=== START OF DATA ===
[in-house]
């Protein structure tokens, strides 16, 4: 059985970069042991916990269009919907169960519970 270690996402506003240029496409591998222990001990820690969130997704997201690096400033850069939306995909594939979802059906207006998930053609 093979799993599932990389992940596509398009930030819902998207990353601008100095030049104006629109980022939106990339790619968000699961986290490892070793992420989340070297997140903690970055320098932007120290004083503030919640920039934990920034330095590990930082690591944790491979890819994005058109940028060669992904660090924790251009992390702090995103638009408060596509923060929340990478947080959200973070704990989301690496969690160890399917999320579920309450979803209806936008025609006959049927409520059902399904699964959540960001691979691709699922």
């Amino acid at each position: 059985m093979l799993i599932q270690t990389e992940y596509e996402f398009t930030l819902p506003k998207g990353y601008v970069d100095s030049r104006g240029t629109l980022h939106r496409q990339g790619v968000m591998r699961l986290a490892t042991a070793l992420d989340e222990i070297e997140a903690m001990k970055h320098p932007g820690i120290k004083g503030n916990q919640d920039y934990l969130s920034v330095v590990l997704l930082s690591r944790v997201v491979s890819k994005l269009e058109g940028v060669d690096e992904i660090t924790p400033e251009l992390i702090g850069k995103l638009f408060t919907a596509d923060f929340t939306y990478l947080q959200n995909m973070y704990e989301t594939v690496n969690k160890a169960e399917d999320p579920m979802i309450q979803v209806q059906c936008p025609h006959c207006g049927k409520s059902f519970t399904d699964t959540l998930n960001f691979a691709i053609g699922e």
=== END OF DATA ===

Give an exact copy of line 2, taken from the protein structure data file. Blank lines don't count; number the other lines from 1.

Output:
């Protein structure tokens, strides 16, 4: 059985970069042991916990269009919907169960519970 270690996402506003240029496409591998222990001990820690969130997704997201690096400033850069939306995909594939979802059906207006998930053609 093979799993599932990389992940596509398009930030819902998207990353601008100095030049104006629109980022939106990339790619968000699961986290490892070793992420989340070297997140903690970055320098932007120290004083503030919640920039934990920034330095590990930082690591944790491979890819994005058109940028060669992904660090924790251009992390702090995103638009408060596509923060929340990478947080959200973070704990989301690496969690160890399917999320579920309450979803209806936008025609006959049927409520059902399904699964959540960001691979691709699922």